Book Review by Andrew Glazzard
Terrorism is, as we know, propaganda in word and deed. Terrorists communicate symbolically (through their choice of targets, or their methods of attack) as well as directly through statements, stories and appeals. There is, therefore, no shortage of studies addressing how terrorists exploit mass media, from the made-for-television spectaculars of the 1970s to the appropriation of social media platforms in the age of ISIS.
The importance of Carol K. Winkler and Kareem El Damanhoury’s book is in reframing the media-terrorism relationship: terrorists use communication not just to intimidate and coerce through violence, but also to govern.
Studies of terrorist communication conventionally rest on assumptions that the propaganda and the violence are mutually supporting methods of mobilising support and coercing enemies so as to grant the terrorist group its political demands, which in many cases include the establishment or restoration of a state.Winkler and El Damanhoury turn this on its head by showing that, in the cases of Al-Qaeda and ISIS at least, the terrorist group already functions as a proto-state. Its communications and relationships with mass media (analogue or digital) are in the service of establishing and extending the state-like functions of governing territory and populations through military and civilian institutions.
ISIS, which in 2014 governed around 100,000 square kilometres (more than three times the size of Belgium), is tailor-made for this analysis, not least as it emphasised state-building so strongly in its media output. Al-Qaeda has also governed territory and aspires to establish a territorial caliphate, albeit with a different method and timeline from its estranged organisational cousin. But as well as challenging our received wisdom about how and why terrorist groups communicate, Winkler and El Damanhoury also interrogate theories of state media systems, such as Hallin and Manchini’s four dimensions of state media structure – media markets, political parallelism, journalistic professionalism, and the role of the state – and find them useful but deficient for militant proto-states. Unlike the conventional Westphalian state, ISIS and Al-Qaeda have little use for political pluralism, so their media structures do not need to be politically aligned and are not subject to market competition. Jihadist media outputs might have high production values, but this is to project the proto-state’s credibility rather than serve professional standards.
A Review of the Chapters
While Winkler and El Damanhoury’s theoretical approach offers much, its application to the two case studies would have benefited from further exploration and development. Drawing on constitutive communication theories which emphasise the function of discourse in forming and entrenching individual and group identity, the case study analysis focuses on identity formation through “transhistorical” and “transpatial” militancy (chapters 3 and 4), as well as the use of “material realities” (such as events and personnel) in chapter 5, and strategies for sustaining media systems in the face of internal and external pressures (chapter 6). The analysis in these chapters is sound and sometimes insightful: stories about heroes in history define norms of conduct and belief as well as helping to form identity groups, while contemporary heroes function as “transpatial vessels” who challenge existing borders and embody new geopolitical formations, which are not topographically limited (as was the case with those nationalist militants who could have defined the precise borders of Palestine, Kurdistan or Khalistan).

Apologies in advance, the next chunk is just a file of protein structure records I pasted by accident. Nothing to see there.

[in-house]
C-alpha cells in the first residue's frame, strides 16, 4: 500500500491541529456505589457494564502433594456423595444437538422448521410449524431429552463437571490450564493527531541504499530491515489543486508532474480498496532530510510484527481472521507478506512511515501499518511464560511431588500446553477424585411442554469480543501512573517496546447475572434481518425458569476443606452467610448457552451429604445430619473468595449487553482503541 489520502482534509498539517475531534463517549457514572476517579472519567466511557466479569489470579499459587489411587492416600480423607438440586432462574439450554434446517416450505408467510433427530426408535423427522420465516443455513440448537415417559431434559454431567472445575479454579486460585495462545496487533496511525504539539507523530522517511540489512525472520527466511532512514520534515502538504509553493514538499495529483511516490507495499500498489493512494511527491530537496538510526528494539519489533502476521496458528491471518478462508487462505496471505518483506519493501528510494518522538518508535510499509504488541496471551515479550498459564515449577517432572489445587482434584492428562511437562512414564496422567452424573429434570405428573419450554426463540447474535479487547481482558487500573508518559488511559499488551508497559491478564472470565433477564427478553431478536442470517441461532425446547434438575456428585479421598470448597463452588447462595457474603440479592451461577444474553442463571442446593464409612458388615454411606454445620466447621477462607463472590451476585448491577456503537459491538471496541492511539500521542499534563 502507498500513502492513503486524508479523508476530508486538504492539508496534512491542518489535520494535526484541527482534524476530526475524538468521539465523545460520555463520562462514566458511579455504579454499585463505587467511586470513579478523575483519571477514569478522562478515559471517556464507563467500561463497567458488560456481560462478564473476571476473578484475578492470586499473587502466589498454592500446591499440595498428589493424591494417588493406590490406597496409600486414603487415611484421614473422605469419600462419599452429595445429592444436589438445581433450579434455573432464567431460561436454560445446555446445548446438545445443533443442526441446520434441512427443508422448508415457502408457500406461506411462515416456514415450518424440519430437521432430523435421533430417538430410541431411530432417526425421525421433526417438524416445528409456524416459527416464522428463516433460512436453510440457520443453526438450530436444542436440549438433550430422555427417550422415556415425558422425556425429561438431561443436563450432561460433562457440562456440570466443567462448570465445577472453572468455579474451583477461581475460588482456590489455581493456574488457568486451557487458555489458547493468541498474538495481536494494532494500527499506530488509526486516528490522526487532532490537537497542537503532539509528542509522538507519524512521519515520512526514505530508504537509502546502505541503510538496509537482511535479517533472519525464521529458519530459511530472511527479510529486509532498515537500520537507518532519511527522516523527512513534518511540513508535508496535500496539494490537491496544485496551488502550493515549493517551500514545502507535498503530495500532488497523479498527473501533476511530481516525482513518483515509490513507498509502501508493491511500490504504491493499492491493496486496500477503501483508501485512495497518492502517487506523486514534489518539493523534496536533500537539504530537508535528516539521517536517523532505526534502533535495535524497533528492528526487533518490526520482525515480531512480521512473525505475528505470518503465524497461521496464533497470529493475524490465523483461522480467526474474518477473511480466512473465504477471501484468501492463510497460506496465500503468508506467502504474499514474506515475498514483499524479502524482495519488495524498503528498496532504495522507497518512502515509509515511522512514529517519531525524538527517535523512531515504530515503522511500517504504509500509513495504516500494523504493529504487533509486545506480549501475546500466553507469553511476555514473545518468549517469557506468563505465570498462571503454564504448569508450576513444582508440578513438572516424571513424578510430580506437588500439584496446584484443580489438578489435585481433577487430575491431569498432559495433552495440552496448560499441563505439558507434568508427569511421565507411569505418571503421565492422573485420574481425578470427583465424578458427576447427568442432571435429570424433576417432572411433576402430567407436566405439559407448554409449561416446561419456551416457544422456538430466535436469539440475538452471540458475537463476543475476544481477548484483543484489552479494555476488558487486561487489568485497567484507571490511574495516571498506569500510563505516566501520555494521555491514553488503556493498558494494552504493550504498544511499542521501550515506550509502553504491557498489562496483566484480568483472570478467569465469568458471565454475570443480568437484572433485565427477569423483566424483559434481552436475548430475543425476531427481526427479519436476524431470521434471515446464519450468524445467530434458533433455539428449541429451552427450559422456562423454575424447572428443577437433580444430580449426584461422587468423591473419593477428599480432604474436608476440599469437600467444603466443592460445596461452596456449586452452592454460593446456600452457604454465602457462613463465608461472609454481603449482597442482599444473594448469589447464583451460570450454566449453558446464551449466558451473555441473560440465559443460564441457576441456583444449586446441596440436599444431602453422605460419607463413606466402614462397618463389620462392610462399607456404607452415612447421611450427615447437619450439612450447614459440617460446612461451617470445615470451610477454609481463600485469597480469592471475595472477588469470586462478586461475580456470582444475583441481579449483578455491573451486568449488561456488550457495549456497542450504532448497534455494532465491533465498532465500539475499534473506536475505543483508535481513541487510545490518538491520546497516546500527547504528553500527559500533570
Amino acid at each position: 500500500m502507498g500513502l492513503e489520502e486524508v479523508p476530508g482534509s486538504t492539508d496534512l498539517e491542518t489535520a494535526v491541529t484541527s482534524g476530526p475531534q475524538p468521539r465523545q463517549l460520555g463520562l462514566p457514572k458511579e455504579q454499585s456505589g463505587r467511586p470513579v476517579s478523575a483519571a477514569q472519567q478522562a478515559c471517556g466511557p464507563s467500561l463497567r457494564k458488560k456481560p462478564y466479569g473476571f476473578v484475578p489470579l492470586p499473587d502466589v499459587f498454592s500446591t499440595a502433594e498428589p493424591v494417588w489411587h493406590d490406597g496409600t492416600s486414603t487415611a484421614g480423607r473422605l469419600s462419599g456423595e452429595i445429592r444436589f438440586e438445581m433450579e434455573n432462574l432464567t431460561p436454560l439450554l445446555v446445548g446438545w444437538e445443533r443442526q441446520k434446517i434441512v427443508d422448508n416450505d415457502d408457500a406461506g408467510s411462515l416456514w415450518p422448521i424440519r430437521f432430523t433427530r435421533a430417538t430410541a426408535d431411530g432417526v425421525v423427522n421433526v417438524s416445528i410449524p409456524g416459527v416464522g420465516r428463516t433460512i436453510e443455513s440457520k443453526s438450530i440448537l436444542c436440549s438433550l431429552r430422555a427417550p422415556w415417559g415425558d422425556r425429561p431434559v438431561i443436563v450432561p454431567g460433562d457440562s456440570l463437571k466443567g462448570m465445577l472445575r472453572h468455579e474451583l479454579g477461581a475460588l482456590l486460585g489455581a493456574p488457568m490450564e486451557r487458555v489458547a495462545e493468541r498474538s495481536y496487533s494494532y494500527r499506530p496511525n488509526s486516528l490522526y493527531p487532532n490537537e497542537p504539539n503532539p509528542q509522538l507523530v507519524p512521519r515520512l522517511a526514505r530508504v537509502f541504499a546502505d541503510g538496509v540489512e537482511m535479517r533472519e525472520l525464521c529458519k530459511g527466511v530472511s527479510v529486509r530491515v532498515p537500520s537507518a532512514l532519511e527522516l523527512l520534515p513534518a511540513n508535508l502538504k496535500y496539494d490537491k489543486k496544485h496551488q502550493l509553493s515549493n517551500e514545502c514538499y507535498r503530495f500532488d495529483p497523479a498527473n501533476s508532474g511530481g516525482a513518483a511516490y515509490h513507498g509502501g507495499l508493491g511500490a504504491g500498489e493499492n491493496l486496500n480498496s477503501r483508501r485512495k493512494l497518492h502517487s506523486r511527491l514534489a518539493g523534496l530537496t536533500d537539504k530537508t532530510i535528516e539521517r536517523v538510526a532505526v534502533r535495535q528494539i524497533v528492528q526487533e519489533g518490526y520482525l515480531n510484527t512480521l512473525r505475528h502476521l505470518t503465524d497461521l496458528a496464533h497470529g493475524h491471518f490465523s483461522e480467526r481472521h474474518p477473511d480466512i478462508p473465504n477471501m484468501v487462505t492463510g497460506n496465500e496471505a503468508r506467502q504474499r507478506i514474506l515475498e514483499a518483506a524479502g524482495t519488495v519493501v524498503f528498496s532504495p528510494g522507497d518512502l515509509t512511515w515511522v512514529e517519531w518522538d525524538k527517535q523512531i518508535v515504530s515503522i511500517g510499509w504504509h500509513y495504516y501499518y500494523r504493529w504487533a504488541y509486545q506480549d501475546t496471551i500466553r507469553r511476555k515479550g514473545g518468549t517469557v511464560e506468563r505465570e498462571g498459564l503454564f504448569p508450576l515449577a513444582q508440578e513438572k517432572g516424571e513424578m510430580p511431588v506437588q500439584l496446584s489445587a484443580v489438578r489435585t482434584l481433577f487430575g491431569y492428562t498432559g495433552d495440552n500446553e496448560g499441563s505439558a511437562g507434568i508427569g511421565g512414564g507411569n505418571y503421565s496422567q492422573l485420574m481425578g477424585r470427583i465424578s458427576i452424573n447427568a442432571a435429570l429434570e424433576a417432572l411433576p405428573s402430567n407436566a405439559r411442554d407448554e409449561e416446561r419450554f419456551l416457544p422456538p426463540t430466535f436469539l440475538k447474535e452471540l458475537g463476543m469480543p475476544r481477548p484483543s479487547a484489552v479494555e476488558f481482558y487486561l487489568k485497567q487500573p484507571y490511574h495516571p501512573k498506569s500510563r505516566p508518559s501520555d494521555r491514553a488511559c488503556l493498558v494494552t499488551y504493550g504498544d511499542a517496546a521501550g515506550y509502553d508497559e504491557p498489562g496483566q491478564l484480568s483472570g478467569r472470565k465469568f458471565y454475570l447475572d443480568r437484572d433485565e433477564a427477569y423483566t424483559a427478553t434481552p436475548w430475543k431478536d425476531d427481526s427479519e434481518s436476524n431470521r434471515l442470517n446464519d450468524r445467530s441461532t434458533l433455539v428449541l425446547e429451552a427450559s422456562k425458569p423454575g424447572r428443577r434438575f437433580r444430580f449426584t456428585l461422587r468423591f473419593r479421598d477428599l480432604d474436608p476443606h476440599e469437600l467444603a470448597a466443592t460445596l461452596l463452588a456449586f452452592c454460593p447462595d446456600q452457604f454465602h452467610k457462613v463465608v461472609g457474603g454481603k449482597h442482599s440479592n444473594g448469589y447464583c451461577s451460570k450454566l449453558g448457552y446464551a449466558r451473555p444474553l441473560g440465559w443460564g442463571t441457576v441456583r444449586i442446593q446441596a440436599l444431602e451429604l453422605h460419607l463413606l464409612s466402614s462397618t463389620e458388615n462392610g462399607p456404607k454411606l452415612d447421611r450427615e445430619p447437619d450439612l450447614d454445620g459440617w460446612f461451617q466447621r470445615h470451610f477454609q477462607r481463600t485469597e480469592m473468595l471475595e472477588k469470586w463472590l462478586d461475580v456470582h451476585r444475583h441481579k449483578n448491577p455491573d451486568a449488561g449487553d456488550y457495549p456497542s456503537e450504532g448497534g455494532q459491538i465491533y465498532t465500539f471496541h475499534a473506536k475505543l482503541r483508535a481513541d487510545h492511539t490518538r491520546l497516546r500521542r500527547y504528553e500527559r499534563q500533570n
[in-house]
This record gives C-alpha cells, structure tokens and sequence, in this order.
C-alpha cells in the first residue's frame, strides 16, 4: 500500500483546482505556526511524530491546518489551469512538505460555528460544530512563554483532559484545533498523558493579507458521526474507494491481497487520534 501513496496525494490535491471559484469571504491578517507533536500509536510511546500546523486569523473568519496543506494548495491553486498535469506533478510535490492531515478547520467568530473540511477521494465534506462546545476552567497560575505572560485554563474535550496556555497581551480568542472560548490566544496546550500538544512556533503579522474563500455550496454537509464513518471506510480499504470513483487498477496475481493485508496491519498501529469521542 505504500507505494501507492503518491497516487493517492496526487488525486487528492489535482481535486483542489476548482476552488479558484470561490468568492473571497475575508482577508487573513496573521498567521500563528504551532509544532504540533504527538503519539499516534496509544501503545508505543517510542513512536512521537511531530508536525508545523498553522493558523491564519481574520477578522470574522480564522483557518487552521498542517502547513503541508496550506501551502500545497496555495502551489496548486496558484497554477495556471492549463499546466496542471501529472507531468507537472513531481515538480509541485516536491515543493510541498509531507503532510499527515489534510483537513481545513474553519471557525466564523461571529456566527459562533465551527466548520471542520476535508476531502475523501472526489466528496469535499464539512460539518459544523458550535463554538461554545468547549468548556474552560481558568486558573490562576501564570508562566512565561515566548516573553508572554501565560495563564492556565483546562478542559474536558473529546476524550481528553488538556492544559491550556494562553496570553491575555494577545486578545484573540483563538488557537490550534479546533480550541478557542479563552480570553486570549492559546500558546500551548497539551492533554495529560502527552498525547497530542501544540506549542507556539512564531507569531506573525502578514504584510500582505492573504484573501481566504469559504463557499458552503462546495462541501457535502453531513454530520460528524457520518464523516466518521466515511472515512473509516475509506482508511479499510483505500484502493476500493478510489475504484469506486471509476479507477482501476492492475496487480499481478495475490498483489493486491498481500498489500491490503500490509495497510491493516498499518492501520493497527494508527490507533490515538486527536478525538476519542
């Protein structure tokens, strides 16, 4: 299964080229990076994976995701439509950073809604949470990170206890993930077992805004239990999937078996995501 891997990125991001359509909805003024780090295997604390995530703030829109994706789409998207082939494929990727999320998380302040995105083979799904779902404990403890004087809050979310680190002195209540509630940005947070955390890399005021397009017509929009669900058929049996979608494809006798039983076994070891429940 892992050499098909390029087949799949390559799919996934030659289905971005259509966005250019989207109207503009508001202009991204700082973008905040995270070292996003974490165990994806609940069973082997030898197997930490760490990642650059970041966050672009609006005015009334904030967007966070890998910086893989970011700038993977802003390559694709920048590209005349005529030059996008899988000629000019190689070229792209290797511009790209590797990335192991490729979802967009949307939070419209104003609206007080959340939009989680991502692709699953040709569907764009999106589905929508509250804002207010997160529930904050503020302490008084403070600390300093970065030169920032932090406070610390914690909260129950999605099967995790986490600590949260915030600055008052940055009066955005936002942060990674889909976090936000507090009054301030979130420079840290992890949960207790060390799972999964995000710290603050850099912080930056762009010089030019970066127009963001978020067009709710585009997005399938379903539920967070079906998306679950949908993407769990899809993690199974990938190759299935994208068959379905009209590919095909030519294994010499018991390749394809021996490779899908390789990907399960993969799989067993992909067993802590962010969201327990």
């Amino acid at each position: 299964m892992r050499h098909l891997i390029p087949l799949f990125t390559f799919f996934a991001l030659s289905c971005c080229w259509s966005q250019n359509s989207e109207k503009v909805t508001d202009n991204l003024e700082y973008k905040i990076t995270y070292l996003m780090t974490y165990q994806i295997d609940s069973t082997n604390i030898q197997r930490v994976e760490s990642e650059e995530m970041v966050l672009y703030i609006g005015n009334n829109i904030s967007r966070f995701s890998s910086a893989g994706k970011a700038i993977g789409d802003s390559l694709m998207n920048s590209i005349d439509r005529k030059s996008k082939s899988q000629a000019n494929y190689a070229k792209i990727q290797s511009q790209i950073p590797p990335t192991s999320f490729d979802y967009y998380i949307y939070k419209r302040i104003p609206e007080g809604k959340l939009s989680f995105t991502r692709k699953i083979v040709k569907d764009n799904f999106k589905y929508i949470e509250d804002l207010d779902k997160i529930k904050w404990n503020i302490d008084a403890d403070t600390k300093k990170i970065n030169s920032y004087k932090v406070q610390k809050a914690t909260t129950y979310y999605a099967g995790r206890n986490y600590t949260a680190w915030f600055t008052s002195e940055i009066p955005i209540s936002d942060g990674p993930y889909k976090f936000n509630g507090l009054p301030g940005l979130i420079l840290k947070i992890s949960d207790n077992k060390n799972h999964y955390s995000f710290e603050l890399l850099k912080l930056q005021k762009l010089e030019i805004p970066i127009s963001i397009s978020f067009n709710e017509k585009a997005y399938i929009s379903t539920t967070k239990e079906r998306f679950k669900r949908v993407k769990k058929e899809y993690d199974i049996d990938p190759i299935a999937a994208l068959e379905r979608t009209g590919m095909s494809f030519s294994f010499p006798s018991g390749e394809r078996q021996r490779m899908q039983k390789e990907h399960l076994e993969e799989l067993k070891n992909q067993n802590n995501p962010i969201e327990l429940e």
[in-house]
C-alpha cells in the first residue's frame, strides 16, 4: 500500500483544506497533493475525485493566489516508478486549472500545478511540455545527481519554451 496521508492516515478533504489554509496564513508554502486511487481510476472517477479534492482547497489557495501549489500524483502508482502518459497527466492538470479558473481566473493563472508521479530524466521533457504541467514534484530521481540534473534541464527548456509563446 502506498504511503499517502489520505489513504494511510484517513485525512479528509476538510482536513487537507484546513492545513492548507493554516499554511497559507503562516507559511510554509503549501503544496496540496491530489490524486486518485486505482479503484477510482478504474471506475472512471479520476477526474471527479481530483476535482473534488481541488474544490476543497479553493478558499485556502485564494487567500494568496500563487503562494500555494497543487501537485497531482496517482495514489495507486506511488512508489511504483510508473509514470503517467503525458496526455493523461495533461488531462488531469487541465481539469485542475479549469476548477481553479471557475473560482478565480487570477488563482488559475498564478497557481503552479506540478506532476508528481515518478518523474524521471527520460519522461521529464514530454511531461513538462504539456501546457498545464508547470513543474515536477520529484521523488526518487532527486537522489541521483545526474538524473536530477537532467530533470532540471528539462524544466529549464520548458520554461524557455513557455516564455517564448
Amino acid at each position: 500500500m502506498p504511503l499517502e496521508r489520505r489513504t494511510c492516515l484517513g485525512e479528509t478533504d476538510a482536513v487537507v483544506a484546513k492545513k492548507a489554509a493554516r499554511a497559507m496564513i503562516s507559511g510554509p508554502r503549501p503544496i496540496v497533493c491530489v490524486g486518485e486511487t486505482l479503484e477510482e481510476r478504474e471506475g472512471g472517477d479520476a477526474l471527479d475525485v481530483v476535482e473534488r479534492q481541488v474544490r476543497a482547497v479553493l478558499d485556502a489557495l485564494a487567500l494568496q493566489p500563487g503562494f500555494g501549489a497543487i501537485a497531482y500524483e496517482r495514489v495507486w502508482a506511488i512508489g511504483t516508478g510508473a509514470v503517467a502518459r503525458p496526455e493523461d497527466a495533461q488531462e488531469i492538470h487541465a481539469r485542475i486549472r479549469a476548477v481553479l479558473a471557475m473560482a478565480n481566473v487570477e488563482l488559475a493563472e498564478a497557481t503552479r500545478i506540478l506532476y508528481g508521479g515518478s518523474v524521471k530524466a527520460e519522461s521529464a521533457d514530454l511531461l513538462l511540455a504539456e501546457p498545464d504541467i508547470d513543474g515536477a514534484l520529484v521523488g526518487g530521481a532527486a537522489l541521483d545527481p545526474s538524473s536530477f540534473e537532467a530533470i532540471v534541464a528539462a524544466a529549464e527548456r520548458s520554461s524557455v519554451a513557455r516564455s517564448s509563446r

They also valuably investigate the use of attention-seeking events and propaganda as ways of demanding geopolitical recognition. But most of this material would not be out of place in a more conventional study of the tropes and themes of ISIS and Al-Qaeda propaganda. Analysis of how ISIS and Al-Qaeda appropriated historical events like the Battle of Badr and how contemporary fighters are lionised and military victories celebrated is not irrelevant to the book’s thesis, but this material remains within the terrorist scholar’s comfort zone, and does not approach the question of how these groups see and act like states. It would have been illuminating, perhaps, to compare the media strategies of jihadist proto-states with those of recognised but repressive states in the region, such as Saddam Hussein’s Iraq (an apposite case study given the presence of former Baathists in ISIS’s command structures) or Assad’s Syria, to explore how Al-Qaeda and ISIS media operations responded to the challenges of governing populations through fear and reward. Examining the media operations of the Taliban as it transitioned twice from insurgent force to de facto government might also have presented opportunities to deepen and enrich the analysis of how militants who aspire to govern develop their media strategies and operations. Other groups mentioned in passing, such as the FARC in Columbia, would also have provided fascinating cases that would have taken us into less familiar territory (in every sense).
A Call for Future Works
As it is, restricting case study selection to two closely linked jihadist groups limits not just the scope but also the generalisability of the book’s conclusions, so while it offers depth and richness it provides only limited evidence for its argument that proto-states require a different set of analytical tools from those used to examine media system in established states. The book’s theoretical challenge is well-delivered and persuasive. To fully realise its potential, further empirical research – of a type less familiar to those already versed in studies of jihadist propaganda – is required.